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Transition Network – What’s it for? Where’s it going?

These questions seem as good as any to begin a thoughtful week looking at the Transition Network. Like all good questions they lead to more and hopefully deeper questions that ultimately lead to greater self knowledge. This is the basis for growth in personal development as well as organisational development. Arne Naess, in his essay “Deepness of Questions and the Deep Ecology Movement” makes the point that this is the case for movements like ours, as well. So this week begins with those good intentions and is as much about the network as the Network.

Why now? The Transition Network Conference is a memory but the experiences and conversations continue to reverberate in the minds of many who were there, and no doubt many of the questions and learnings from that weekend continue to ripple out. When the social reporter team put together the topics calendar this past spring, we thought a week on the Network sometime after the conference would be good timing. Based on my experience at the conference, it is. There were several threads that explicitly or implicitly question some of the basic assumptions about the state of the network and the work of the Network. Given the apparent trajectory of recent history, now’s a good time to look within with a view toward preparing for what comes next.

Years on from the early days, one could argue that the world looks more or less as Transition visioning sessions then might have imagined – climate change more evident, energy descent and peak oil important topics albeit discussed differently, and economic relocalisation a front burner issue. Loosely accurate forecasts of the realities we’re living now, but lacking the immediacy and urgency of the current moment.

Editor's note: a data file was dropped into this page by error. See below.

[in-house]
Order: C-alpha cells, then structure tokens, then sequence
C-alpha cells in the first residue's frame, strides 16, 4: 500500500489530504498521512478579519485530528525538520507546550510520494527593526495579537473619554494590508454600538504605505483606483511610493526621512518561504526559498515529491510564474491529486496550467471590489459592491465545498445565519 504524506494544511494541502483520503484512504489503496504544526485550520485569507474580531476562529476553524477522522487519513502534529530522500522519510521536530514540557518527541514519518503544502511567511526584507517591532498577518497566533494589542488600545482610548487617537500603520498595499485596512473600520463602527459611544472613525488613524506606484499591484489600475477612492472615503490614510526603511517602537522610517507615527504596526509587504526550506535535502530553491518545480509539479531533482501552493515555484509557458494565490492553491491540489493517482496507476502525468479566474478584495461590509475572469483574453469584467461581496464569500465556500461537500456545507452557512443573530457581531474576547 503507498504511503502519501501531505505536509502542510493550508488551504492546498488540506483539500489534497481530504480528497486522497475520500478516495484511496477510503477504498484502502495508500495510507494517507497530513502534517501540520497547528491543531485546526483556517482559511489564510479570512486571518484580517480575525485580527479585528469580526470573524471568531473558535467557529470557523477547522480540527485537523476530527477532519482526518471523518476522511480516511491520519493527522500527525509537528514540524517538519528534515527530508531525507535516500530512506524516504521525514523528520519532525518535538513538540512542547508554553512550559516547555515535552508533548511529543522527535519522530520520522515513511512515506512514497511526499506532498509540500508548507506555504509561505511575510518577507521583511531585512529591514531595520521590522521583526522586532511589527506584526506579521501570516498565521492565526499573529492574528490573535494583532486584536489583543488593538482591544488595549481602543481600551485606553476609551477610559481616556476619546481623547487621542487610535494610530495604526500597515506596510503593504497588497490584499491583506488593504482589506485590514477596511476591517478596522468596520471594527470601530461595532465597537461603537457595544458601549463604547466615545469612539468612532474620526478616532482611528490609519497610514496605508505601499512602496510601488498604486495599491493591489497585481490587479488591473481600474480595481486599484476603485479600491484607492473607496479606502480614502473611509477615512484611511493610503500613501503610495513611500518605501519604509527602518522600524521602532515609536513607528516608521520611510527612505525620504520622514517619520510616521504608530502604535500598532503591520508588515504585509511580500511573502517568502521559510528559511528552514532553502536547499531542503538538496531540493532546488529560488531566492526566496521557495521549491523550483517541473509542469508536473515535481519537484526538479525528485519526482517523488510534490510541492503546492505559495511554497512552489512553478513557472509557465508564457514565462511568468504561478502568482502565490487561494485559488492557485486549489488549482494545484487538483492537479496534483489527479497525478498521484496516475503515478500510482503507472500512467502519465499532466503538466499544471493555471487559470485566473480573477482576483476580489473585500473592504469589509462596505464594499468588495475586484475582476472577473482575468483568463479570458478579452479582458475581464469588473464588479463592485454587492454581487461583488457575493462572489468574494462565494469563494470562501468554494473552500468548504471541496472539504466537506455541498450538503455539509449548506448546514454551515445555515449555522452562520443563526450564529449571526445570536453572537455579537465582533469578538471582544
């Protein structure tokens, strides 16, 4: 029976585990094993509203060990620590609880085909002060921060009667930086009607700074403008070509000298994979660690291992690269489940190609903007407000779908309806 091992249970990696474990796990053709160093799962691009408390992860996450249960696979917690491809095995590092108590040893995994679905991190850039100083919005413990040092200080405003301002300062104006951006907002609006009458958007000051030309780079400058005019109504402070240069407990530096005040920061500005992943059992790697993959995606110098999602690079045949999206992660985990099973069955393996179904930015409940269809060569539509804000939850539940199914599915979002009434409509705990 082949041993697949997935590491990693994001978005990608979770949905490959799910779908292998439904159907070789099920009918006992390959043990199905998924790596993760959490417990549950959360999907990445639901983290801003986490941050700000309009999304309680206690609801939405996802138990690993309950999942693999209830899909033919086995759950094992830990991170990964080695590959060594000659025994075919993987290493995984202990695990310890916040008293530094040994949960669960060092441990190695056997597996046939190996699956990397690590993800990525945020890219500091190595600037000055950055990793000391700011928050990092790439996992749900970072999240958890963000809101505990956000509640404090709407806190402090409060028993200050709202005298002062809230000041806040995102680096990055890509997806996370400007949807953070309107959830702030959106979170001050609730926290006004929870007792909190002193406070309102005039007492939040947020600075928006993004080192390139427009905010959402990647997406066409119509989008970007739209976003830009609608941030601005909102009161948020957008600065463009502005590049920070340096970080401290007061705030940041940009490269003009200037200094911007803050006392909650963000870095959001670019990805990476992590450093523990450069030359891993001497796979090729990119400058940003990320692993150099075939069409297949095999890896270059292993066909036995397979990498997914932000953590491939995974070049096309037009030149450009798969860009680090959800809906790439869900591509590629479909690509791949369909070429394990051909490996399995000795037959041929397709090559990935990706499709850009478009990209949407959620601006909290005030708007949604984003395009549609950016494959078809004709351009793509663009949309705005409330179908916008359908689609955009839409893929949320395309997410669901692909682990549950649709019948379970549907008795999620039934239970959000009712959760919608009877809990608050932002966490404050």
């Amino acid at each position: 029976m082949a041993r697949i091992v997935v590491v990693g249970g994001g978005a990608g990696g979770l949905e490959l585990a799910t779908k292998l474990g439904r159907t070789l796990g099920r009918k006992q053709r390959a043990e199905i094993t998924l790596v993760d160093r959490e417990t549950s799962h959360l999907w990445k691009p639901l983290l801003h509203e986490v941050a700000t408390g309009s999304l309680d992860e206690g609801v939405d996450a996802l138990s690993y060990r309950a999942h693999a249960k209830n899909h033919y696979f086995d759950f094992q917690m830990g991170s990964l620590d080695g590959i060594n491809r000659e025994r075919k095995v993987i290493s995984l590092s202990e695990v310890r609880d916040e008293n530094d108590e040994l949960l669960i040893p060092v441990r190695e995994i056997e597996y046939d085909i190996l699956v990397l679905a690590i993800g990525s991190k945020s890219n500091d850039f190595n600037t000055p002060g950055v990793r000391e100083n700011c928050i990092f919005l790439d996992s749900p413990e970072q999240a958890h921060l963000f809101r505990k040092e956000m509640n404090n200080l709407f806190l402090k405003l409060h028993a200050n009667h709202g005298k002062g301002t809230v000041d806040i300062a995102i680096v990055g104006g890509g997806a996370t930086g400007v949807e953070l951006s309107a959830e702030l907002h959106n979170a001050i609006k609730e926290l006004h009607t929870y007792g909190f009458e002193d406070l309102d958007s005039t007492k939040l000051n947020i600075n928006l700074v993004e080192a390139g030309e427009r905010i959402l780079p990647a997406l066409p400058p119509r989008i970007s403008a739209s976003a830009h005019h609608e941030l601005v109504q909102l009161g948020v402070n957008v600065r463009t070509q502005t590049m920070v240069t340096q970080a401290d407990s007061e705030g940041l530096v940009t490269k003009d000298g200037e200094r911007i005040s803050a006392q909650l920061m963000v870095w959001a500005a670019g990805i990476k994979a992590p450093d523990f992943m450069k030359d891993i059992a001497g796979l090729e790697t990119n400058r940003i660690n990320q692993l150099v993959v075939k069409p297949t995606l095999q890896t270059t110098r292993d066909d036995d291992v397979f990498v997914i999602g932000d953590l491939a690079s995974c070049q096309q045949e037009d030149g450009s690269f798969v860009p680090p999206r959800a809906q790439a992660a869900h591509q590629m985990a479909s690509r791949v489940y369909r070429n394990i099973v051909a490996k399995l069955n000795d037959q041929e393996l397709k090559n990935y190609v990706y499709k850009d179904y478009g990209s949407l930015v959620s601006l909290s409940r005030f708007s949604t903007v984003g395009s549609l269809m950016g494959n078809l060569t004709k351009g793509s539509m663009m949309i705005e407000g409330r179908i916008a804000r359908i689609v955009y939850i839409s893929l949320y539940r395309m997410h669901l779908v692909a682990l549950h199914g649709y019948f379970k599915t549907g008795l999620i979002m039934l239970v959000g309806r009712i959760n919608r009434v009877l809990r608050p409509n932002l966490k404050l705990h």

Hence the theme for this year’s conference, "Building Resilience in Extraordinary Times." But “extraordinary times” is too ambiguous, detached like an ancient proverb, perhaps too self-conscious about appearing alarmist before the media. No matter, the times feel more like crisis. The Transition model is apparently experiencing rapid uptake in the Euro crisis zones, however many conversations over that weekend were about the urgency of growing the movement and how that might be accomplished, especially here in the UK. With austerity the stubborn policy of Coalition government, a more than disappointing harvest, and near certainty that next year’s growing season will be equally challenging, the time for a robust and influential Transition seems to be right now, if not yesterday.